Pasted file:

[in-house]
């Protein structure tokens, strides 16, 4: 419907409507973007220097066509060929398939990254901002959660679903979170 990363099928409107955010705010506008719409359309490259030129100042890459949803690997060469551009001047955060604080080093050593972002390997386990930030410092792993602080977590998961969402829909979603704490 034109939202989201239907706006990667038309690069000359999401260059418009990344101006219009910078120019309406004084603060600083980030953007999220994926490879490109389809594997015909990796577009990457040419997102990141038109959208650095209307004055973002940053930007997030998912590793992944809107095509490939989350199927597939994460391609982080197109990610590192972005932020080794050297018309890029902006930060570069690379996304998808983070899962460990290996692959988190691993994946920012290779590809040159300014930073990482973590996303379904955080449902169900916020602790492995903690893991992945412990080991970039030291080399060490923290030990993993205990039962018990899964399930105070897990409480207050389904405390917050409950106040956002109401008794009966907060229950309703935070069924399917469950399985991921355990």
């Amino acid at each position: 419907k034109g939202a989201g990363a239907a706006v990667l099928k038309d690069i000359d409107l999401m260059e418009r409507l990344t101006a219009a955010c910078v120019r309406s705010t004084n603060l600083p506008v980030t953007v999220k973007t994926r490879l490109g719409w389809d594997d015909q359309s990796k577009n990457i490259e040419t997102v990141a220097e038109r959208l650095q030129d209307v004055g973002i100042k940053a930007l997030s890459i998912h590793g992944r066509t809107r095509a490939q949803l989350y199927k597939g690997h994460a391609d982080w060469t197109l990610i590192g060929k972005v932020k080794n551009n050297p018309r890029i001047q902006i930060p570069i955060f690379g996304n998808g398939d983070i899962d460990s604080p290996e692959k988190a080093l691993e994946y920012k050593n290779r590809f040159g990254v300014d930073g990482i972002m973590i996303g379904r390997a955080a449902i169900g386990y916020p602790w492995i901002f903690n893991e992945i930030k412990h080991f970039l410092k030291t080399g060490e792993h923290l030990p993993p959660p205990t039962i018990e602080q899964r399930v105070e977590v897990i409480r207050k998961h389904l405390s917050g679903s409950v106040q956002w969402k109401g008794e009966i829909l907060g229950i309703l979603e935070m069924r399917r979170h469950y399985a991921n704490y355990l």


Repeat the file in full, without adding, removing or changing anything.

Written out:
[in-house]
């Protein structure tokens, strides 16, 4: 419907409507973007220097066509060929398939990254901002959660679903979170 990363099928409107955010705010506008719409359309490259030129100042890459949803690997060469551009001047955060604080080093050593972002390997386990930030410092792993602080977590998961969402829909979603704490 034109939202989201239907706006990667038309690069000359999401260059418009990344101006219009910078120019309406004084603060600083980030953007999220994926490879490109389809594997015909990796577009990457040419997102990141038109959208650095209307004055973002940053930007997030998912590793992944809107095509490939989350199927597939994460391609982080197109990610590192972005932020080794050297018309890029902006930060570069690379996304998808983070899962460990290996692959988190691993994946920012290779590809040159300014930073990482973590996303379904955080449902169900916020602790492995903690893991992945412990080991970039030291080399060490923290030990993993205990039962018990899964399930105070897990409480207050389904405390917050409950106040956002109401008794009966907060229950309703935070069924399917469950399985991921355990």
């Amino acid at each position: 419907k034109g939202a989201g990363a239907a706006v990667l099928k038309d690069i000359d409107l999401m260059e418009r409507l990344t101006a219009a955010c910078v120019r309406s705010t004084n603060l600083p506008v980030t953007v999220k973007t994926r490879l490109g719409w389809d594997d015909q359309s990796k577009n990457i490259e040419t997102v990141a220097e038109r959208l650095q030129d209307v004055g973002i100042k940053a930007l997030s890459i998912h590793g992944r066509t809107r095509a490939q949803l989350y199927k597939g690997h994460a391609d982080w060469t197109l990610i590192g060929k972005v932020k080794n551009n050297p018309r890029i001047q902006i930060p570069i955060f690379g996304n998808g398939d983070i899962d460990s604080p290996e692959k988190a080093l691993e994946y920012k050593n290779r590809f040159g990254v300014d930073g990482i972002m973590i996303g379904r390997a955080a449902i169900g386990y916020p602790w492995i901002f903690n893991e992945i930030k412990h080991f970039l410092k030291t080399g060490e792993h923290l030990p993993p959660p205990t039962i018990e602080q899964r399930v105070e977590v897990i409480r207050k998961h389904l405390s917050g679903s409950v106040q956002w969402k109401g008794e009966i829909l907060g229950i309703l979603e935070m069924r399917r979170h469950y399985a991921n704490y355990l």